Winning a space

DECCAN CHRONICLE. | PRIYA SREEKUMAR
Published Jan 24, 2018, 12:00 am IST
Updated Jan 24, 2018, 12:08 am IST
Samarpan Maiti is the winner of the Mr Gay World India 2018 title.
Samarpan Maiti
 Samarpan Maiti

A commonplace scenario in an Indian household – the sister announcing to the brother that their mother was looking out for a bride for him. The brother then dropped the bombshell. “I like a guy and want to live with him.”  The sister wasted no time in conveying the news to their mother, who asked the young man to go have his dinner, and said that she did not want to address the issue then. But a cousin sister, who was present, asked a question that many gay persons in Indian society face when they come out to their families. Kolkata-based Samarpan Maiti was asked, “Dada, how could you be gay! Please dada, it is better you never get married but don't marry a man. It would be a shame for us.” Samarpan’s sister added her thoughts too, “Once you get married, you will see everything will be fine. You get married, then maintain a friendly relationship with the guy you like.”

Then came the phase of denial but Samarpan is lucky that his family finally came around and accepted his gay status. He happily says, “Gradually, my sister accepted me because she wants to see me happy. My mother is still not happy but out of affection she supports all my works related to the LGBT community.” The biggest gesture his family did for Samarpan, in his words, is, “They all agreed when I wanted to put a message about marriage equality in my sister's wedding invitation card. Then my mother went with me to invite the Hijra community for my sister's wedding. And I know she will accept my man also gladly someday.”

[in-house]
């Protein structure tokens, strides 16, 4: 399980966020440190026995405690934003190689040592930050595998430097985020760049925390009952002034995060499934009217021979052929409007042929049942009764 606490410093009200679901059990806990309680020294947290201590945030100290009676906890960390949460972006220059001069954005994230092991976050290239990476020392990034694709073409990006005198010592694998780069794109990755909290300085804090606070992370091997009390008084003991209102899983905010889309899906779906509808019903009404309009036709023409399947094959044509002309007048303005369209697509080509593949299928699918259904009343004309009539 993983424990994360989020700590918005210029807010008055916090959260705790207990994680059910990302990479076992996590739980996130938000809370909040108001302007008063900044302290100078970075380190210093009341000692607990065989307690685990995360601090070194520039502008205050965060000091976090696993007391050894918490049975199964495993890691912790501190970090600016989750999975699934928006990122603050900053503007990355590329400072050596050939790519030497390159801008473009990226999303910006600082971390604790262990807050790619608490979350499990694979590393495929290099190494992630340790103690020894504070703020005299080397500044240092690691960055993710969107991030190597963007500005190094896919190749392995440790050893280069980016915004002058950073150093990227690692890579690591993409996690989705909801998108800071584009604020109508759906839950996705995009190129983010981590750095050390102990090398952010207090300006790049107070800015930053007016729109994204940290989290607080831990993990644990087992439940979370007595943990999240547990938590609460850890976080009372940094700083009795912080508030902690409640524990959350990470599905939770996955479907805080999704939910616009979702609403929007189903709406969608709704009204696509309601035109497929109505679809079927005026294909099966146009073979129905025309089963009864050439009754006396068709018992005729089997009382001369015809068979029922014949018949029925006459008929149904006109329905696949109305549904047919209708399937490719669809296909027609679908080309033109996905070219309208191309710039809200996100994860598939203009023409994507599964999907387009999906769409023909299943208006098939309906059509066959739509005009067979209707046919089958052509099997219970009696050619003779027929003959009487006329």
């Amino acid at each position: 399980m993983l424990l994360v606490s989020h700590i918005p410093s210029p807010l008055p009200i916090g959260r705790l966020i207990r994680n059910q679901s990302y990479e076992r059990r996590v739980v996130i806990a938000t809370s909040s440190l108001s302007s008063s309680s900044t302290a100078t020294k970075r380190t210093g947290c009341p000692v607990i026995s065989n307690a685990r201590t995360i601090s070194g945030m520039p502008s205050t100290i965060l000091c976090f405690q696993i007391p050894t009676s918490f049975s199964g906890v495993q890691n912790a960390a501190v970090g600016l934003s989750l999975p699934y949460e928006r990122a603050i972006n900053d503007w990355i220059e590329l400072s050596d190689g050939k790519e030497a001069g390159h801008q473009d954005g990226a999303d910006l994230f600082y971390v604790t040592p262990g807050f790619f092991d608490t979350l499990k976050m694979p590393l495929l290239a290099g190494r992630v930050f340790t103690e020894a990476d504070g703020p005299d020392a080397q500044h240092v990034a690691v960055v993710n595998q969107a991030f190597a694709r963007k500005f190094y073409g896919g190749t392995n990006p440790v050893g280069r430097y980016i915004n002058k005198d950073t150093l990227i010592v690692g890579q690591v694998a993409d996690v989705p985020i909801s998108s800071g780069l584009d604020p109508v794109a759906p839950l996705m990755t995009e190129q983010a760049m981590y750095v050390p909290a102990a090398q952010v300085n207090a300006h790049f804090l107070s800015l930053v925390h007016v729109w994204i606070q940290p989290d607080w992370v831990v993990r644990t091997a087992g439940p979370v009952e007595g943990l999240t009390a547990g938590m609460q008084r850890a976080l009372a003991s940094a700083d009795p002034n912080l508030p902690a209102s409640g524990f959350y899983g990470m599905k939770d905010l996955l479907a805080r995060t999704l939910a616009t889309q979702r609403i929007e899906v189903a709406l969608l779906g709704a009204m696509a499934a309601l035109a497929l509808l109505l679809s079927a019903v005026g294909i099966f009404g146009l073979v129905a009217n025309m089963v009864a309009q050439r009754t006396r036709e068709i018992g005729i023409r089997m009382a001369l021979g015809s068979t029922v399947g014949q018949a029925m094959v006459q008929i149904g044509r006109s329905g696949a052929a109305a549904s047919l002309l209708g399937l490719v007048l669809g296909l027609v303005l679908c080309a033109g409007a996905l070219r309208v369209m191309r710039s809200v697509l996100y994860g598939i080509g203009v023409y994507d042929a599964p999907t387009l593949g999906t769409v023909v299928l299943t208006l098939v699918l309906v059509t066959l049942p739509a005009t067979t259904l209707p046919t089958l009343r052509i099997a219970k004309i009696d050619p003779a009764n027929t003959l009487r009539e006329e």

While Samarpan’s family stood rock solid behind him, Indian society did not.  The pervasive social stigmas still associated with homosexuality became chains around his sexual freedom. But he fought his way through the taboos, stigmas and bullying to emerge victorious in the literal sense. Samarpan has been crowned Mr Gay World India 2018. The handsome and well-built model is also working as a senior research fellow in the field of cancer drug discovery in a reputed institute in Kolkata.

Talking about his reasons for entering the contest, Samarpan says, “I was doing some extensive research on the issues faced by LGBT people in rural areas. I wanted to highlight all these issues, draw the attention of LGBTQ activists towards these and reach out to a bigger crowd nationwide. As I came to know that Mr. Gay World India promotes someone who could fight for the rights of the LGBT community, I wanted to participate in it – to get a bigger platform, get support from the entire LGBT community nationally and globally, and to continue my work countrywide.” 

The win will take him to the international stage and help him further his work for the LGBT community. He explains, “I feel it is a formal recognition for my initiative and work. I will represent my country at the world stage in Mr. Gay World in South Africa this summer. My main aim is to focus on the underprivileged members of the LGBT community who are lagging behind – the uneducated people who live in slums in urban places or those who live in rural areas and don’t know how to deal with society or how to deal with accepting themselves.” He thanks the MGWI for the platform. His other mission is to conduct gender education programmes among school children and science researchers to sensitise them so that future generations can live in a better society without any discrimination based on gender identity and sexual orientation.